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September 30, 2023

Archive for June 5, 2015

Shlach Lecha (Send Forth) Parsha – Weekly Torah Portion

Shlach Lecha

Numbers 13:1-15:41

This Week’s Torah Portion |June 07 – June 13, 2015 – 20 Sivan – 26 Sivan, 5775

In A Nutshell

The portion begins with Moses sending the twelve heads of the tribes to spy in the land of Israel, to examine it and prepare to enter it. The spies return and describe a land flowing with milk and honey, but occupied by giants that will make it impossible to enter the land, conquer it, and rule it. Their words spread fear in the people, except for Joshua Ben Nun, and Caleb Ben Yephunneh. This angers the Creator and He wants to destroy the entire people. Moses prays and asks for mercy on the people. As a result, only the ten spies that slandered the land die in a plague. The other two, Joshua Ben Nun and Caleb Ben Yephunneh continue to accompany the people.

Later in the portion, the children of Israel trip once more and seek to run back to Egypt. In the end they repent and abort their decision. Afterward Israel make another mistake: they try to fight and conquer the land without instructions to do so, and therefore fail.

The portion ends with the instruction to wander another forty years in the desert until the entire generation of the spies passes away, except for Joshua Ben Nun, who is to lead the people into the land of Israel.

 Commentary by Dr. Michael Laitman

We have to develop from our will to receive, from our ego, into a state in which we come to be “the people of Israel,” when we are all Yashar El (straight to God), having the quality of the Creator: bestowal and love. We will all be in “love your neighbor as yourself,”[1] in love of others, because we have no other choice.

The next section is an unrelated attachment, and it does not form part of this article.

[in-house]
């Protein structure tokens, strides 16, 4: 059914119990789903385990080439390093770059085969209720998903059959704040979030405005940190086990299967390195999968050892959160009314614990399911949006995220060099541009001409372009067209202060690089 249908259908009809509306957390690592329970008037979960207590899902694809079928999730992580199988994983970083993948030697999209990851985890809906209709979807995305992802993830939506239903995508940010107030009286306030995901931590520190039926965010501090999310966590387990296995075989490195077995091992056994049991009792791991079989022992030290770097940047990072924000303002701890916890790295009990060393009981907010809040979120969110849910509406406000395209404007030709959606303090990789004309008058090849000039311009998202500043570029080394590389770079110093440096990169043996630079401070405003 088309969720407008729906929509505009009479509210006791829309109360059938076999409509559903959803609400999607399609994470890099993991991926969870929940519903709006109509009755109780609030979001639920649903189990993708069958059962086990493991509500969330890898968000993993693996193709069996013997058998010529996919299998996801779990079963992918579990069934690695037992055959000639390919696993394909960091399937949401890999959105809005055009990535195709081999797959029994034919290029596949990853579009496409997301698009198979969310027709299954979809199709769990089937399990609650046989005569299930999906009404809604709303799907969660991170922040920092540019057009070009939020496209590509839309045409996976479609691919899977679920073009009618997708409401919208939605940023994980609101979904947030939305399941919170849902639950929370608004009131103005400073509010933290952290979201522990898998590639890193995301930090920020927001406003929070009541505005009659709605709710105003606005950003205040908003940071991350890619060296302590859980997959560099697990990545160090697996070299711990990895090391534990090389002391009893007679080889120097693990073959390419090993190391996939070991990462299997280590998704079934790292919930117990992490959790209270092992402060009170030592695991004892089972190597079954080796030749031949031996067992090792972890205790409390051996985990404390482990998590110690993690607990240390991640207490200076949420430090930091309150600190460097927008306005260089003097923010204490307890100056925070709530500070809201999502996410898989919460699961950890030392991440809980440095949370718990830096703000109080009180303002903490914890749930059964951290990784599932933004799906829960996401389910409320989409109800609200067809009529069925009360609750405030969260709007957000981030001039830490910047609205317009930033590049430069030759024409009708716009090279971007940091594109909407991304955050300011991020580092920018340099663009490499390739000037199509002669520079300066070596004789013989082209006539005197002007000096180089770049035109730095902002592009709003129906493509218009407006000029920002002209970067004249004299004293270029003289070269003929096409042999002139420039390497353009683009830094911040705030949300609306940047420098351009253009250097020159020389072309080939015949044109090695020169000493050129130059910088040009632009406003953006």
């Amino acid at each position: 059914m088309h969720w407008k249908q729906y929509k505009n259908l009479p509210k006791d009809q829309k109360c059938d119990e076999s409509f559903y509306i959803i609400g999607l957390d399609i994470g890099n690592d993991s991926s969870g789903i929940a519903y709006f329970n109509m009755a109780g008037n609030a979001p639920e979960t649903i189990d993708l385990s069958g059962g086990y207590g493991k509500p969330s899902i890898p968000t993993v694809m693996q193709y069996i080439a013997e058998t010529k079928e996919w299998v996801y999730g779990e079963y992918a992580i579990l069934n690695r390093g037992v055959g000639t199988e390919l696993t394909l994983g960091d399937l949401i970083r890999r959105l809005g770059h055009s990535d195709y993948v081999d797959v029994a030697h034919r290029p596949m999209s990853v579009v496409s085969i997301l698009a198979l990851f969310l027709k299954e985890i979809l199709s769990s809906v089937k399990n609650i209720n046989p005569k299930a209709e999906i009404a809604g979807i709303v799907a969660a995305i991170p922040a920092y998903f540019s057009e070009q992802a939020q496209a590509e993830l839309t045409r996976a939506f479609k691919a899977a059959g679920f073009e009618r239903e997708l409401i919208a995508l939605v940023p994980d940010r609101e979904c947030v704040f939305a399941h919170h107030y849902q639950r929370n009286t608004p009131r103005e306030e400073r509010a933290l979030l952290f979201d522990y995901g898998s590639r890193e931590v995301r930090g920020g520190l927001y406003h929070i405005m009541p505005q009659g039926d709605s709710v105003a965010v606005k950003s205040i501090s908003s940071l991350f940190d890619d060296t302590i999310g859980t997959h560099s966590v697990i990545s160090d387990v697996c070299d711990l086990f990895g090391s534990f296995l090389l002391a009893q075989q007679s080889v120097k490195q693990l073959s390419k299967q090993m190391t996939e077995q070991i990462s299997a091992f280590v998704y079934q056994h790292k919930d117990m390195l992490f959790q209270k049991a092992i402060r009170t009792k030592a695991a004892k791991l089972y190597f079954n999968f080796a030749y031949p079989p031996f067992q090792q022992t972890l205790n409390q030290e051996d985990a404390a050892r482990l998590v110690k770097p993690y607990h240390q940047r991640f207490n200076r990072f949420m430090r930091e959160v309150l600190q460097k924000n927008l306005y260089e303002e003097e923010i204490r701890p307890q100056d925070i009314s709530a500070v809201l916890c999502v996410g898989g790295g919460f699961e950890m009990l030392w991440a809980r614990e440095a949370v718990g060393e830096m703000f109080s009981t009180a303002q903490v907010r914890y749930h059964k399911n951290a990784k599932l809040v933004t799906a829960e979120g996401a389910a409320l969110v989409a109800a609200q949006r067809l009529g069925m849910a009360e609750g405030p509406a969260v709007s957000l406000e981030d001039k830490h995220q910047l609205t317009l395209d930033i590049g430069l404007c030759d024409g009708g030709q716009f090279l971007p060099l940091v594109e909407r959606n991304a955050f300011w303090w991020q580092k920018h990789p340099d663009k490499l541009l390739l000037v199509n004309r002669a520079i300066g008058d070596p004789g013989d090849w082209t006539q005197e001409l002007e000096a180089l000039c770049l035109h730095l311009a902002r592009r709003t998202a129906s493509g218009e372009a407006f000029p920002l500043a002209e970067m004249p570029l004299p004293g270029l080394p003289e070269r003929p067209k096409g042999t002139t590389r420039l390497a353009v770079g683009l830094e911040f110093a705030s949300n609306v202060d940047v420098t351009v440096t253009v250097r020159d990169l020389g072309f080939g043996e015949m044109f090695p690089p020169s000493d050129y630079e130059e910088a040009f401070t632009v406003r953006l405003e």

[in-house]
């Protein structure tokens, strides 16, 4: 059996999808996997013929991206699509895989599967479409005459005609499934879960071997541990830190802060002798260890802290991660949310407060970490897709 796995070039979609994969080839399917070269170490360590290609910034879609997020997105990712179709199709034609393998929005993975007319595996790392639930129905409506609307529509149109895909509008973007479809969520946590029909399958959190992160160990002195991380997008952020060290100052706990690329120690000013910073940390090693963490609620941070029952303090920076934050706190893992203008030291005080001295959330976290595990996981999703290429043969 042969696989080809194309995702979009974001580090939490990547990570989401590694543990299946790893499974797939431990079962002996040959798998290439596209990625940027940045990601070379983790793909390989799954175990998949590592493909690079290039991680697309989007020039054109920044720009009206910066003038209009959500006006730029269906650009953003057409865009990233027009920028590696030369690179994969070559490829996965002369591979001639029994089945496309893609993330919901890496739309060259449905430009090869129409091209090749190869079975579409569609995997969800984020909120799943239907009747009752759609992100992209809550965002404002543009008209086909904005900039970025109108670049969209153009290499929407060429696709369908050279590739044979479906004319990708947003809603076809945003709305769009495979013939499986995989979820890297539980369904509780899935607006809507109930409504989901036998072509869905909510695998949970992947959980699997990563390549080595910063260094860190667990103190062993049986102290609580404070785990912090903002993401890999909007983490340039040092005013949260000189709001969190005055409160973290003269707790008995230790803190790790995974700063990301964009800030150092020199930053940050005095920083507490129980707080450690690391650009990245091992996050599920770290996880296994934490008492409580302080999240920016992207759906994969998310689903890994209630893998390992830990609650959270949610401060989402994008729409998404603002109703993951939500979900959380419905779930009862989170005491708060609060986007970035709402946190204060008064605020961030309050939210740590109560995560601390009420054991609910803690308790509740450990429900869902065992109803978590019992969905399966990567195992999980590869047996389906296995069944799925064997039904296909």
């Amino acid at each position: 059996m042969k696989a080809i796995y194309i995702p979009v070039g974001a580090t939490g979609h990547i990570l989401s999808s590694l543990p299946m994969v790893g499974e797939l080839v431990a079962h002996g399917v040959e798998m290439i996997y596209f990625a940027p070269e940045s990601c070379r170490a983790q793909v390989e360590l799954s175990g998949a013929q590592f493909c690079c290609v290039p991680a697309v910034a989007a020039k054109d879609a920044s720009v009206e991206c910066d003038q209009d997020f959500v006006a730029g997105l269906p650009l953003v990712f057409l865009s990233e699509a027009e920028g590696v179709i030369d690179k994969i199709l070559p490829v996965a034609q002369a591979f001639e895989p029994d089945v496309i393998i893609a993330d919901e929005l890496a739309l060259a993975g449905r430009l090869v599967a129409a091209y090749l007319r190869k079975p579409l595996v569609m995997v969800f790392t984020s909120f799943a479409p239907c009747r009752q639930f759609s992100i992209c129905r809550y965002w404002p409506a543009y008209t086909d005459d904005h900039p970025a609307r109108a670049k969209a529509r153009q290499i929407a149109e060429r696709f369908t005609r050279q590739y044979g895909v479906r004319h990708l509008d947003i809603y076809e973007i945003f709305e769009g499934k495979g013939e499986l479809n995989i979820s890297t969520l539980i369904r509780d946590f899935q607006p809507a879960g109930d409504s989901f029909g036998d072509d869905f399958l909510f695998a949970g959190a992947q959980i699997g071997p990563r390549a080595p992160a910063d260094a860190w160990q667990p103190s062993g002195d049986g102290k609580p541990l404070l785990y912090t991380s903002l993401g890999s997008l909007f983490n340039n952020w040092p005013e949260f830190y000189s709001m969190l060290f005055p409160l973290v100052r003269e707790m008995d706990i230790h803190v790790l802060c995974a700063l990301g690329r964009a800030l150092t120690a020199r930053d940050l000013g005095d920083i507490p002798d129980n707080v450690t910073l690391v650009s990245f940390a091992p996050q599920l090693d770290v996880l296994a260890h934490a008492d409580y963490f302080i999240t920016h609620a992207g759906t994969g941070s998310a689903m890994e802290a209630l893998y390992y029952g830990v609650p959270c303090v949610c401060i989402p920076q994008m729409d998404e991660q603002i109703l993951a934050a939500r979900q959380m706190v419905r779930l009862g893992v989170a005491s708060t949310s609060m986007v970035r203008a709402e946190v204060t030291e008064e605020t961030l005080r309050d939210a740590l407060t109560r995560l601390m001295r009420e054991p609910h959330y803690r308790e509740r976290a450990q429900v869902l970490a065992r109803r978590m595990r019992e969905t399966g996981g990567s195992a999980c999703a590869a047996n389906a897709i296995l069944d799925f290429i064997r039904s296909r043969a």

We must not go by our own reason, which alternates between dictations to advance and retreat. Rather, we must fight while examining if we are doing what is right, and if the way is right. The portion explains that we cannot know what to do or even where to start. It is a problem because we are accustomed to work by the mode of “A judge has only what his eyes see.”[2] It seems as though we must advance by following our essence, according to our Kelim (vessels/tools), using our minds and hearts.

The Creator demands that we develop and do something. But how can we do something if we cannot tell between right and wrong, if we do not know whether to move forward into war or run back to Egypt? We can see that there are giants in the land of Israel. And while there are also fruits there, we cannot tell who rules there, which desires, or how big they are.

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How to Develop a Desire to Reveal the Creator

How to Develop a Desire to Reveal the Creator

Developing a Need for the Creator

The Zohar is considered by many to be a moral teaching based on Kabbalah, since it is written in the language of the commandments, prescribing what an individual should do. It is clear that by defining the book of Zohar in such way, people attempt to deny its mystical, concealed essence.

The authors of the Zohar have written this book, which deals only with the composition and the operation of the spiritual worlds, in a deliberately scholastic and legalistic language. This was intended to leave no doubt in the readers’ minds that the main purpose of Kabbalah is not the wisdom itself, but the “dispenser of the wisdom.” In fact, the main purpose of Kabbalah and of the spiritual laws is to develop our need for the Creator, and for us to wish to come closer to Him in the qualities of the soul.

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